By guest author Yvonne Strachan
You may be thinking that a leader is defined as one who holds a formal authoritative position. But what if I told you that a true leader is someone who influences others?
Everyone influences others at some point. So, if everyone is destined to influence others, and therefore lead, let’s make sure we do our part and train the next generation of leaders well.
Let’s examine these four attributes that make great leaders and contemplate how we can best train the next generation.
Servant leaders focus on the well-being, growth, and success of their team members and their communities, primarily placing this mission above their own ambitions (Philippians 2:1-11). Servant leaders help organizations thrive internally by improving dedication, morale, and teamwork, and externally through the act of caring, which naturally promotes a service or product. Servant leadership has become a vital element in society, restoring healthy workplaces, communities, and families.
For you were called to freedom, brothers. Only do not use your freedom as an opportunity for the flesh, but through love serve one another. (Galatians 5:13, ESV)
Help your child become a servant leader by teaching your child to serve for the right reasons, not for recognition or rewards. After all, we don’t serve others to earn acceptance in God’s family. We serve because we are part of God’s family and are grateful for His sacrificial love. Appropriately, when we serve, our hearts purge selfish desires for physical assets, recognition, or prestige, and instead become replenished with ever-growing gratitude, compassion, and love. Ask your child how he can help someone else and discuss his reasons behind it. Then help your child carry out his selfless act of kindness.
Good leaders align their actions with their morals (even when no one is watching). They have good intentions, setting expectations they themselves are willing to meet. Consequently, they earn other’s trust and respect, which cultivates an environment where people are willing to listen and work harder toward common goals.
Teach your child integrity by aligning your actions and words. Be mentally and physically ready to focus your efforts each day, exhibiting a good attitude toward home life and education. Integrity-reinforced expectations ensure trust, respect, and obedience, increasing your child’s willingness and ability to persevere through his studies and exhibit integrity himself.
- Clear Communication
Good leaders listen well to others, making a conscious effort to help them feel comfortable when sharing ideas and concerns. This encourages camaraderie, teamwork, and increased involvement. This resulting collaboration helps leaders gain wisdom in identifying issues, developing solutions, and implementing tactical decisions. Leaders can then organize their thoughts and cohesively articulate their strategies and objectives.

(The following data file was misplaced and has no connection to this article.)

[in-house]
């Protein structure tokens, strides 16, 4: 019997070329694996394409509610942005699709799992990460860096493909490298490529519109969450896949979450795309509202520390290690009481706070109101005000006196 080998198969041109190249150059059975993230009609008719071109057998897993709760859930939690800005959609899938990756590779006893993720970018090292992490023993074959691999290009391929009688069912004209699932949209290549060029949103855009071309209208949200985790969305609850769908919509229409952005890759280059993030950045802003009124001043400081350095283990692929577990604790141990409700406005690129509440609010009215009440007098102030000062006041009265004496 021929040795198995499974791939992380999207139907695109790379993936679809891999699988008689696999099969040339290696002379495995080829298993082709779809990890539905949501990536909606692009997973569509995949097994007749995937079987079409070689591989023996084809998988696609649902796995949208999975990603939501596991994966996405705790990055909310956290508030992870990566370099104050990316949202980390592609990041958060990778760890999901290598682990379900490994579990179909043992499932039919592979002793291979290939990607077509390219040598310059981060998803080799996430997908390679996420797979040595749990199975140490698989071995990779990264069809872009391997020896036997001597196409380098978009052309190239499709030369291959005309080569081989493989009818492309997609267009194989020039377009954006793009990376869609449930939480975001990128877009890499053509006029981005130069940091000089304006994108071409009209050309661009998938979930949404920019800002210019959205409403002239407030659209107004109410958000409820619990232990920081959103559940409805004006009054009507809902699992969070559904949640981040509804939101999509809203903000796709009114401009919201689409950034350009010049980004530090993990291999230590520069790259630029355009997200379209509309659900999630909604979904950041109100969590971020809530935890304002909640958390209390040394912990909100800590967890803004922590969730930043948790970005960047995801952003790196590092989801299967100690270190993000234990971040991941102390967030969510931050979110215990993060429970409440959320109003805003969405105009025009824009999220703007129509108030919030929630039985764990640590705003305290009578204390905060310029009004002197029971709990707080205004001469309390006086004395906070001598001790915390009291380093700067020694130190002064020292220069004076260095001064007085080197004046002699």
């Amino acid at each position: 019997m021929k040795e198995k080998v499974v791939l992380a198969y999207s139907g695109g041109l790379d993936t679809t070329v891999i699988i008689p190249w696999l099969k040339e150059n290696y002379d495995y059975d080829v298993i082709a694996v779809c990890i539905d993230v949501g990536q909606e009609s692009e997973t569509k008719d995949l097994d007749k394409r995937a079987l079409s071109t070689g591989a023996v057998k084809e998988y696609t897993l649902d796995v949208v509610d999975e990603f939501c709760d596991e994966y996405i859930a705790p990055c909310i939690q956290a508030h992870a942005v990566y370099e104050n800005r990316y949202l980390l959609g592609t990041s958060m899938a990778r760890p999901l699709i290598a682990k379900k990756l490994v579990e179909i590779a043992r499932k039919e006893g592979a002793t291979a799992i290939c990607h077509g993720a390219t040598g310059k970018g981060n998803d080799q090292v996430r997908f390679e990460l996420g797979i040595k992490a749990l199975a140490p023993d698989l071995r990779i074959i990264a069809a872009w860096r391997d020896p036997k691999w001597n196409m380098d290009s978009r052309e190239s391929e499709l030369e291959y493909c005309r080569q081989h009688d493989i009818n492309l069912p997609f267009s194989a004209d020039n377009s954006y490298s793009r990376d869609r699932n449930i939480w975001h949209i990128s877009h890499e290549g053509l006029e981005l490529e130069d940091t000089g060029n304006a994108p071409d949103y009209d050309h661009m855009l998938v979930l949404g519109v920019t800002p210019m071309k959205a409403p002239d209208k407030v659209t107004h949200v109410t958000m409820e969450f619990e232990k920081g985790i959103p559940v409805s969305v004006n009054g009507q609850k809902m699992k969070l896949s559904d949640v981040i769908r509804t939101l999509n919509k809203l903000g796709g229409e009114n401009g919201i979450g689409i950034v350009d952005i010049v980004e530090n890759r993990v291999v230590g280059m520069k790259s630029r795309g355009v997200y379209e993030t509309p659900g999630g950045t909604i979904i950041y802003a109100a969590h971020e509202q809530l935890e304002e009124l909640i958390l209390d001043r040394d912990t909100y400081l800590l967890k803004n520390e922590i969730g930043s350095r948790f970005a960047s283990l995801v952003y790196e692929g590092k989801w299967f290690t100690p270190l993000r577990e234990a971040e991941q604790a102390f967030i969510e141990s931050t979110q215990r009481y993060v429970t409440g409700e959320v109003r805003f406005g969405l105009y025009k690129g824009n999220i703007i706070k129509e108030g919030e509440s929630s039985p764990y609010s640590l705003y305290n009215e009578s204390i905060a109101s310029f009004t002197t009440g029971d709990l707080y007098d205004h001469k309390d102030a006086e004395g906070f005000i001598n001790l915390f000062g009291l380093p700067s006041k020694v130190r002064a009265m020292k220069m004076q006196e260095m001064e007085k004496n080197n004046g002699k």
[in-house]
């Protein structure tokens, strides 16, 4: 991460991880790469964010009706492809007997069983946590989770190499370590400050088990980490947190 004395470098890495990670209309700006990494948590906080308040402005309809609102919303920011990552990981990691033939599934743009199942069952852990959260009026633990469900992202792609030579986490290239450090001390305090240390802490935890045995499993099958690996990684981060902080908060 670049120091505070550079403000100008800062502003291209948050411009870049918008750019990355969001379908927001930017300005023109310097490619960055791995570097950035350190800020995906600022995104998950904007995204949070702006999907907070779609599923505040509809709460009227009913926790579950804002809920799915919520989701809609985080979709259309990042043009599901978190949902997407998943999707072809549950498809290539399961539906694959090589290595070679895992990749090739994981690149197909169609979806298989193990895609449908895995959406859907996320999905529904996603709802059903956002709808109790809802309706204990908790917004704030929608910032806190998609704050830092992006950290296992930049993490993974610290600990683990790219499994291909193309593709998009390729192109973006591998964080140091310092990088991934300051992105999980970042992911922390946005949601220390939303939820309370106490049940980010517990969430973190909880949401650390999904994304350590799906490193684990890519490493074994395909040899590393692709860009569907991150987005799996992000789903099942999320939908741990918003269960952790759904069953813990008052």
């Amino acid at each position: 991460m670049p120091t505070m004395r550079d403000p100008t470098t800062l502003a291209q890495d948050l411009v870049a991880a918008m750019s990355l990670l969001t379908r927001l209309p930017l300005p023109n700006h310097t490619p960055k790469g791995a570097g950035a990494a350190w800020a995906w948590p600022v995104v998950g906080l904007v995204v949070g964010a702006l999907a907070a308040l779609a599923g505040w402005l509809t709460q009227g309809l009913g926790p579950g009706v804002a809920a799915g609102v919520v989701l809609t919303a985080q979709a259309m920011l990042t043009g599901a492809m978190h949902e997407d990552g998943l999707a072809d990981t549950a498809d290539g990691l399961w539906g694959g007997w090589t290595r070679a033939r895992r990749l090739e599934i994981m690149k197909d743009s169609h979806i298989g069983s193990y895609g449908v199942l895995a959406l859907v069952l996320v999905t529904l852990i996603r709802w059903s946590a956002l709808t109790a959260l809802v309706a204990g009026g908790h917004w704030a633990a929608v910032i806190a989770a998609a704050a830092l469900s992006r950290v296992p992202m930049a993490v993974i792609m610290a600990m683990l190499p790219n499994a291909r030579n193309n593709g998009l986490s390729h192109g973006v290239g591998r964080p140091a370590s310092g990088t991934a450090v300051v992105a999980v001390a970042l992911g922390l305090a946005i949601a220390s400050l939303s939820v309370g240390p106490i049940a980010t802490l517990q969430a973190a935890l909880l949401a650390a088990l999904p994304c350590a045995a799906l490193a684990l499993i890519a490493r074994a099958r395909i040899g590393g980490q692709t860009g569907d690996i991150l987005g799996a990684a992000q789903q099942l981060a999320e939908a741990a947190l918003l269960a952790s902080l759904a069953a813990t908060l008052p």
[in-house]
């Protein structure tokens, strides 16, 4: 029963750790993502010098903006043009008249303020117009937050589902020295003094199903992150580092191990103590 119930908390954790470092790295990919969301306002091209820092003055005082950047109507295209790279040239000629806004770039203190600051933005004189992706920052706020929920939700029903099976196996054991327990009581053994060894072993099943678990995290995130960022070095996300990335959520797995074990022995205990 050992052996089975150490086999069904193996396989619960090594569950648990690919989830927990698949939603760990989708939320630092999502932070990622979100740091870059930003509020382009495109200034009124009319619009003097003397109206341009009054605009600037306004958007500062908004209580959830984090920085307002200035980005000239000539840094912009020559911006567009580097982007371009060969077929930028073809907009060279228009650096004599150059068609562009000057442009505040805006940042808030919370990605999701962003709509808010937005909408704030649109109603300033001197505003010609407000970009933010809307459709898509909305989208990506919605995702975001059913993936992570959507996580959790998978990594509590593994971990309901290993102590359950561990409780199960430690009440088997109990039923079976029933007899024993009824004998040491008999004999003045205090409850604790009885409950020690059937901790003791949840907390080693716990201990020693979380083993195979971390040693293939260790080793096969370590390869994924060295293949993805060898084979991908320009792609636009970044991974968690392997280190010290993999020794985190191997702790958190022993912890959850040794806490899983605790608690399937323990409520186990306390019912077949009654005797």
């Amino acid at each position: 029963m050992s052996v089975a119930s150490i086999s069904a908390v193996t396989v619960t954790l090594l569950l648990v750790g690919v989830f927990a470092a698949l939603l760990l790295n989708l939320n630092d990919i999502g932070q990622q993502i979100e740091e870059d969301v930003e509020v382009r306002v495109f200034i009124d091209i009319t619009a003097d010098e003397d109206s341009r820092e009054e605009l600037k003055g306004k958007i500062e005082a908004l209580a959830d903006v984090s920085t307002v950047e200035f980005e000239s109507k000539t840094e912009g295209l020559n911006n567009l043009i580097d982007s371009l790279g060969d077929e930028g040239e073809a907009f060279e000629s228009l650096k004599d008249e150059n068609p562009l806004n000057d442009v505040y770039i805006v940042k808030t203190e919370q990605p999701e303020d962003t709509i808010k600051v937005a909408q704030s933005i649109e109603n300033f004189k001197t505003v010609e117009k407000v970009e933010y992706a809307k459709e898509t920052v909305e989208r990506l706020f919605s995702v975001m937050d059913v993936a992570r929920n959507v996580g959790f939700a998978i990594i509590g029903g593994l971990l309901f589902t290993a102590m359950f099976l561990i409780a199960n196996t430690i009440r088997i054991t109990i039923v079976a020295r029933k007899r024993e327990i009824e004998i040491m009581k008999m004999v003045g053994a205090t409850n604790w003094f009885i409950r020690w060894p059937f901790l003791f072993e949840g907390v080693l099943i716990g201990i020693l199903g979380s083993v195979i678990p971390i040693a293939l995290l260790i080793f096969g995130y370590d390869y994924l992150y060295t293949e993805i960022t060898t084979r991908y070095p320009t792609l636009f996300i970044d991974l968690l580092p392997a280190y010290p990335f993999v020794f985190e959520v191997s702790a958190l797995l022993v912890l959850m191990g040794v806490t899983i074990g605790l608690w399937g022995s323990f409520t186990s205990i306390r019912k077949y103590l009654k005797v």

Help your child develop clear communication skills by modeling good decision-making techniques and practicing them with your children: pinpoint potential problems, gather facts, engage in discussion with others, consider options (double-checking that they align with biblical principles), and develop solutions.
- Humble Support and Encouragement
Good leaders take time to know their team members, identify their strengths and weaknesses, and assign tasks that utilize their gifts and passions, while also providing support and training to maximize their potential.
As each has received a gift, use it to serve one another, as good stewards of God’s varied grace. (1 Peter 4:10, ESV)
Good leaders credit their team for accomplishments and show appreciation for their contributions and hard work. Consequently, team members feel valued, become grateful, and are motivated to work harder.
Good leaders also take responsibility for mistakes, viewing them as an opportunity to learn and improve. They stay positive while also implementing constructive teaching during tough times to inspire success.
Encourage your child by recognizing her gifts and complimenting her strengths. Continually support, teach, and guide your child as you help her strengthen areas which she finds more difficult while also praising her for trying her best. Support your child by helping her set goals, and list smaller steps that will lead to the completion of her goals. Support changing goals, knowing God will use everything your child has learned as he fulfills her future callings.
Our final responsibility in parental leadership is to help our children grow, with the goal of fully preparing them to lead the next generation as they progress into responsible adults. The first step is to help them become good followers. As they grow, your discipleship and guidance will transition them through the natural progression from one who is cared for to one who cares for others, and one who is taught to one who teaches. When our young adults are prepared to open the door to their future at work, in their communities, and in their own homes, they answer the call to be our next generation of great leaders.
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